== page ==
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Prison reform

Unexplained deaths, a rash of suicides, and systemic overcrowding all became hallmarks of Ontario's jail system in 2016. Will 2017 be any different?

This could be the year that prison reform comes to Ontario

After a year that exposed staffing shortages, overcrowding and the disturbing use of solitary confinement in Canadian prisons, a pair of inquests this month will shine more light on the issues plaguing Ontario’s correctional system.

The proceedings will focus on two deaths, that of Joseph Woods, who died last year at the Maplehurst Correctional Facility in Milton, and Tu Mingh, who died following a transfer to a hospital from Central North Correctional Centre in Penatanguishine.

All told, 15 people died while at a correctional facility or at a hospital following a transfer from a facility last year, according to numbers provided by the Ministry of Community Safety and Correctional Services.

About a dozen cases — including deaths that occurred years ago — have been singled out for inquests in Ontario, although dates have not yet been set aside.

The latest was on Dec. 15, when Soleiman Faqiri died while in segregation at the notorious Central East Correctional Centre, in Lindsay, Ont., a place known for constant lock downs.

Not many details about the circumstances have been made public, but the family was told he died after guards entered his cell.

Over a dozen officers and managers have been suspended in relation to the incident, according to City News, which first reported the death, and sources say that there was use of force involved. Faqiri had been restrained with his hand behind his back, pepper sprayed, and had a spit hood placed over his head, sources told CBC.

According to Faqiri’s family, who said his body was bruised and cut, the 30-year-old was diagnosed with paranoid schizophrenic in 2005.

Faqiri’s death came just a few days after another inmate was taken off life support, following a suicide attempt at the Ottawa-Carleton Detention Centre. Justin St. Amour’s mother Laureen St. Amour told VICE News her son had also been diagnosed with schizophrenia as a teenager, and vowed to take on the correctional system that she said failed him repeatedly.

But it was the case of Adam Capay, a man who was in a windowless segregation cell with 24-hour light for four years while waiting for trial, that galvanized public outrage over what was occurring behind prison walls.

Shortly afterwards, the province announced that weekly segregation review committees would be created at each jail, and altered its policy on solitary confinement, so that inmates could spend no more than 15 consecutive days in segregation, down from 30, for disciplinary reasons, although the majority of inmates in solitary confinement are there for administrative reasons.

The government of Ontario has also pledged to hire 239 staff, including correctional officers, nurses, psychologists, and segregation managers to handle solitary confinement and inmates with mental health challenges, on top of the 2,000 new staff that the government promised to hire over the next three years. Ontario will also hire release-from-custody workers to help inmates with mental health issues, to help them reintegrate into the community.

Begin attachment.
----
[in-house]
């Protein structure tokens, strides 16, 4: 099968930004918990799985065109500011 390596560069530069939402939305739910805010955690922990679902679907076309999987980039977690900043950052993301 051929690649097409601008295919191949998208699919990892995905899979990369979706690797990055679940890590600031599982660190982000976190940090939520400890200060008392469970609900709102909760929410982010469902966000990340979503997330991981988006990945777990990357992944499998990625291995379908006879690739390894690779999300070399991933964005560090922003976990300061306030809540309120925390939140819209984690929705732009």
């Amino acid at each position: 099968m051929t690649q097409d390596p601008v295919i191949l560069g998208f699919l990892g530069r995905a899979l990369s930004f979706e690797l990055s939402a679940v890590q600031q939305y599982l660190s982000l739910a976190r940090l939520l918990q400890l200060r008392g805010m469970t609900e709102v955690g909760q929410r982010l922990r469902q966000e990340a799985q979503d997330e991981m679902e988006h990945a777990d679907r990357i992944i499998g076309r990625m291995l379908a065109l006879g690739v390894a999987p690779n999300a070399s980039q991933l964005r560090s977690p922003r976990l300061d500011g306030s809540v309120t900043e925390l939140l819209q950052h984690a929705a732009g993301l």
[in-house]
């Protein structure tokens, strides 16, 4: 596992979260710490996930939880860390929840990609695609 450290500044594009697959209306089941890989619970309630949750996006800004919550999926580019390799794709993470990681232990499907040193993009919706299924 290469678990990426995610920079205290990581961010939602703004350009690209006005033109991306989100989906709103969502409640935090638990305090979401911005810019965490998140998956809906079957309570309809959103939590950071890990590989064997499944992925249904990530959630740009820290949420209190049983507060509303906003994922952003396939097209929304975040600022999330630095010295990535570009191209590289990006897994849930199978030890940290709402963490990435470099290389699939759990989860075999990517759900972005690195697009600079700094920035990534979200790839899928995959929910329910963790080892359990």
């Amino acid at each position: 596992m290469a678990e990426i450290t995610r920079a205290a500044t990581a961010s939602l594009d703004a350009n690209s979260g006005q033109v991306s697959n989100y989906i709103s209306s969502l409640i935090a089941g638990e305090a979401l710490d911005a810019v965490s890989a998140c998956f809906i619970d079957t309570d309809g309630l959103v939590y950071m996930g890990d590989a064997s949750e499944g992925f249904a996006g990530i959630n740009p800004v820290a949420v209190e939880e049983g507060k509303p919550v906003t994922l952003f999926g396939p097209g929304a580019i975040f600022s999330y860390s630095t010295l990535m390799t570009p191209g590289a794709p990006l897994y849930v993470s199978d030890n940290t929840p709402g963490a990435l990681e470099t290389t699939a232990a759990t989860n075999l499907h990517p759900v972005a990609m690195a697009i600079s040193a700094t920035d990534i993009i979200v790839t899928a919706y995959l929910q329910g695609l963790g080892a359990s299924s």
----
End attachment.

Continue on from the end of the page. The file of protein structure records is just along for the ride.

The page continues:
Whoever ultimately takes over the corrections minister role, vacated by the abrupt resignation of David Orazietti last month, will also inherit a number of other issues, like the Ottawa-Carleton Detention Centre — a jail that became emblematic of everything wrong with the system this year, after it was revealed inmates were being housed in shower cells at what was then a severely overcrowded facility.

Among other things, the jail saw two suicides by inmates in solitary confinement after they were taken off suicide watch, regular lockdowns, a shortage of rehab programs, and insufficient psychiatric services to handle the number of inmates (roughly 25 percent) who were mentally ill.

To address overcrowding across the province, Attorney General Yasir Naqvi announced measures to speed up the court backlog contributing to the problem. The bail supervision program would expand, more judges were added, along with prosecutors, and duty counsel lawyers.

Meanwhile, a number legal battles could open up. A group of inmates are awaiting to hear if their class action lawsuit arguing that continuous lockdowns at Ontario prisons have “tremendous physical and psychological damages to inmates across the Province” will be certified. Another group of inmates suing the government for alleged mistreatment, overcrowding and violence at the Elgin-Middlesex Detention Centre in London won class action certification.

Correction: The number of deaths in a correctional facility or in hospital after being transferred from a correctional facility is 15, and not 16. The previous number was provided by the Ministry of Community Safety and Correctional Services, and subsequently corrected.

Cover: Photo by Lars Hagberg/Canadian Press

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